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Many homeowners become victims of roofing scams every year. Although scams are more common after major storms, they can happen at any time. If you are a homeowner, it is important to know the damaging lies used by dishonest roofers. These are three common examples.

1. “I was just in the neighborhood.”
If a roofer greets you with this line, politely decline the pitch immediately. You can give the roofer the benefit of the doubt by asking why a good roofer is patrolling the neighborhood looking for problems. Good roofers stay busy running their businesses and completing quality jobs. The roofer may have some knowledge but may not be licensed. In some cases, the individual may not have roofing experience at all. If you are unfortunate enough to hire such an individual, you end up paying a lot for any of the following:
A shoddy job with no legitimate guarantee.
A roofer who never comes back to complete the work.
Fake, used or broken roofing materials.

Established contractors with verifiable businesses usually provide warranties or a guarantee. They do not use door-to-door soliciting.

2. “There have been some unexpected costs.”
Roofing is always expensive work. You are probably familiar with the basics of bidding if you have compared different roofers. If you accept a bid that is considerably lower than the others, be prepared to hear this phrase. Dishonest roofers know that homeowners are not savvy about the inner workings of bidding, and they offer a low initial bid to get their foot in the door. The roofer usually cites a rise in the cost of materials or damages that were more extensive than previously assessed. In the end, the job winds up costing much more than the estimate. In some cases, roofers remove the roof and threaten to leave it that way unless they are paid.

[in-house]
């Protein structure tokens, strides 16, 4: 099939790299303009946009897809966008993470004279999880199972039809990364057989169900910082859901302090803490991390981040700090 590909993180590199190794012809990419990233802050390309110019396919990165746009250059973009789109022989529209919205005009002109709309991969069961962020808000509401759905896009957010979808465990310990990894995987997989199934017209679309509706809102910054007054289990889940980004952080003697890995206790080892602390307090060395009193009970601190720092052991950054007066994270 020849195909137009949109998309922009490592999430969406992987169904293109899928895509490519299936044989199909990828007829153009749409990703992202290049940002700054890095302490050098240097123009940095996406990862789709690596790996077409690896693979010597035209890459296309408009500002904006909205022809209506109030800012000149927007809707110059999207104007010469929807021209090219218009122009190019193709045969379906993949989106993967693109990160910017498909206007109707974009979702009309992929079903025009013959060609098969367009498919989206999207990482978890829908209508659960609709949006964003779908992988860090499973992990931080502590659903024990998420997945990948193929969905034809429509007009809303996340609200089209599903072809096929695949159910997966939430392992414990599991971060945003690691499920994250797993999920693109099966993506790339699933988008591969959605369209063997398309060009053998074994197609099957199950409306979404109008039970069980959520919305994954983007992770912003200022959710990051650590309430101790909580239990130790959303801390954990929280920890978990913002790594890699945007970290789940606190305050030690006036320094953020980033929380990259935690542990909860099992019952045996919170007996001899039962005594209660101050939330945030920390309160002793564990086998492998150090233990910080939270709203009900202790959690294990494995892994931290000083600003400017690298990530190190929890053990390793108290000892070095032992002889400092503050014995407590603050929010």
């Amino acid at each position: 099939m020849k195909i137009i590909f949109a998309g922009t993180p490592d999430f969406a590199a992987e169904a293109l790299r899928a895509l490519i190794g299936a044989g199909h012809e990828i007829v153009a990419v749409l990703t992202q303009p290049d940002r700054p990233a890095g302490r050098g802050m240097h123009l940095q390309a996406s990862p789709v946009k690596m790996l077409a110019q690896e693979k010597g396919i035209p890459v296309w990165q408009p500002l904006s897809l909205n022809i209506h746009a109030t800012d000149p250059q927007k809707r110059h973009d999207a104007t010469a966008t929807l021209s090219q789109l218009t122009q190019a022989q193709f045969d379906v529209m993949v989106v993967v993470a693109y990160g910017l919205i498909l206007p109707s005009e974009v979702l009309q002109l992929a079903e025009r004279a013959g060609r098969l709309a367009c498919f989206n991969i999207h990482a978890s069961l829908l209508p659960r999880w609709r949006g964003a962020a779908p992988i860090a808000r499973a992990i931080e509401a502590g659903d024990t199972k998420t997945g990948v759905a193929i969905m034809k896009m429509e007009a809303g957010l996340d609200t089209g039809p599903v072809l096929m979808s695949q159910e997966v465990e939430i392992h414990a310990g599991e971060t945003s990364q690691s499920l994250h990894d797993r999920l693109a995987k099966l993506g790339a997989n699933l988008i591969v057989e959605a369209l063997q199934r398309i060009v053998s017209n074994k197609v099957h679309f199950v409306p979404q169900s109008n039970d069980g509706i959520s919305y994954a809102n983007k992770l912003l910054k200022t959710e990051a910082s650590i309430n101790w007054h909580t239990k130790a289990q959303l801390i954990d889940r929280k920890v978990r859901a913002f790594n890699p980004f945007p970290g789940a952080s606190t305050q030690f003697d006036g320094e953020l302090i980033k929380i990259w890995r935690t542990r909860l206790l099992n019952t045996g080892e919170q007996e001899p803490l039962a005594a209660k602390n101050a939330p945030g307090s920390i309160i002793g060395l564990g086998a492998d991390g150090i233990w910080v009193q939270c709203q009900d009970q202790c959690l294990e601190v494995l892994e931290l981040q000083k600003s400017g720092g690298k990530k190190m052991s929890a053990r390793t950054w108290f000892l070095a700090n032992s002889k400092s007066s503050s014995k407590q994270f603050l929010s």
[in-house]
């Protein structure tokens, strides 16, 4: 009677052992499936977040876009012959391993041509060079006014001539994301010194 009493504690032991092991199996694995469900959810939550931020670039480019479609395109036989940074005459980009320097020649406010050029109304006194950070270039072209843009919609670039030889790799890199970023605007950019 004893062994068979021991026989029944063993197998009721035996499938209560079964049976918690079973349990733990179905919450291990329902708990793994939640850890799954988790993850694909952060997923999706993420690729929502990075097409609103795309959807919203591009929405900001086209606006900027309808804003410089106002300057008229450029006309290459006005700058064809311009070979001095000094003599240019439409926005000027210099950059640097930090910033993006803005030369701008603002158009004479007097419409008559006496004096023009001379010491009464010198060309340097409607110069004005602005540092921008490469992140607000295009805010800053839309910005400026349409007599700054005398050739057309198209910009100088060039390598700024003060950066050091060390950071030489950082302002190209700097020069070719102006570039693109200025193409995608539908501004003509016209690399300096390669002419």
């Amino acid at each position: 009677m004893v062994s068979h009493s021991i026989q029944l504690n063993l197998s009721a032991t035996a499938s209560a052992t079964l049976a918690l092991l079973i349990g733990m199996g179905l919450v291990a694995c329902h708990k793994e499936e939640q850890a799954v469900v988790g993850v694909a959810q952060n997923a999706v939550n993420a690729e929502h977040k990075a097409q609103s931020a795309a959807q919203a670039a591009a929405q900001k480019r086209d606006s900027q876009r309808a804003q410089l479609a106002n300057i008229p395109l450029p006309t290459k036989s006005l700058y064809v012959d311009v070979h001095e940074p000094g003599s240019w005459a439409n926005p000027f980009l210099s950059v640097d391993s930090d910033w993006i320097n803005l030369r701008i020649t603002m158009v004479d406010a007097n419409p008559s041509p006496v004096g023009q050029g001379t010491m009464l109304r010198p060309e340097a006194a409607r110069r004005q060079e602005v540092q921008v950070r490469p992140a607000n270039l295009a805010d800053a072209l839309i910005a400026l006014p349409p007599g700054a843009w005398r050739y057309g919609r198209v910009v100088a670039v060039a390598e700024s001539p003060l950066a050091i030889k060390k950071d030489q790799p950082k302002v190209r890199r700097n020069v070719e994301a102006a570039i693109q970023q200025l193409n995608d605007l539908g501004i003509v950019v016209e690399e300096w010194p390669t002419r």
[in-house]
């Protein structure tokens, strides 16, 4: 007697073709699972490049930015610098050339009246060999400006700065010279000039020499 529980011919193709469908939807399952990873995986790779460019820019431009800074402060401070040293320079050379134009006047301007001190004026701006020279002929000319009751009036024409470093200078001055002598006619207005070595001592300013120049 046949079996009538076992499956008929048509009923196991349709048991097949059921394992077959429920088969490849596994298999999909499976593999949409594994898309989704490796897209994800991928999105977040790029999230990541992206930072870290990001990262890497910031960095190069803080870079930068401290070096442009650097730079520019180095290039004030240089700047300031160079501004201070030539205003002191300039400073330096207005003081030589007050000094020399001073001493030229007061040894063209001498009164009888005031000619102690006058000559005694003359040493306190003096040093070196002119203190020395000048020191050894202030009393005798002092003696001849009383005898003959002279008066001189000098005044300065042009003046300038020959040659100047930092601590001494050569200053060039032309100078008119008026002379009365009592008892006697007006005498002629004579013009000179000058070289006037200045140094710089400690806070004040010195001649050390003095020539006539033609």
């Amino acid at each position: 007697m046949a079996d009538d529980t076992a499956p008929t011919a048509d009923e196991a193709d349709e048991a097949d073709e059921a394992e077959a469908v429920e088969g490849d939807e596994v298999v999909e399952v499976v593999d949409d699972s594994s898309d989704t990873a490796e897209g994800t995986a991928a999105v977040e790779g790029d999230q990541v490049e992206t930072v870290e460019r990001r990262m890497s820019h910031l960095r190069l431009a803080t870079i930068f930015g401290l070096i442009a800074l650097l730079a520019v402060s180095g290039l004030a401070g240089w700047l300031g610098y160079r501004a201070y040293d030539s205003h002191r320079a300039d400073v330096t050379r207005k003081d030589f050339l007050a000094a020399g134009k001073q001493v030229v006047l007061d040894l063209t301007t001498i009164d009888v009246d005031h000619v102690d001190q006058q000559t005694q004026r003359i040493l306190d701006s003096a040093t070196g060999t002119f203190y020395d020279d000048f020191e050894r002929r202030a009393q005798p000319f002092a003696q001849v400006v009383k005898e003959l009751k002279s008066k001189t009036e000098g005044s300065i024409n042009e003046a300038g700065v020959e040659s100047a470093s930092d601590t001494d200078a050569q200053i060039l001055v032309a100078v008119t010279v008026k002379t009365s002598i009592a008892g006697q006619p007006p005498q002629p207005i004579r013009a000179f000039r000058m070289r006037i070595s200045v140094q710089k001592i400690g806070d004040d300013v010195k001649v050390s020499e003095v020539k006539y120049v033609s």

3. “You have to sign a contract now.”
This is a common phrase used by workers who show up when using door-to-door soliciting. They often show up unannounced or respond to a request for a consultation. The price estimate is usually low, and homeowners are tempted to take the deal on the spot. By signing the contract, they become obligated to pay the individual. In some cases, the roofer leaves with the money and never returns. Some legitimate companies use this high-pressure tactic and still perform quality work. However, high-pressure tactics are typically used to implement higher prices and prevent people from considering competing roofers in the area.

How To Protect Yourself

By exercising caution and knowing how roofing bids work, you can protect yourself. These are some additional tips for avoiding predatory roofers:
Never be quick to accept the lowest roofing bid.
Ask a home insurance agent to recommend reliable roofers.
Check a roofer’s credentials, references and reviews beforehand.
Work with established roofers who have good BBB ratings and sites with real pictures of their work.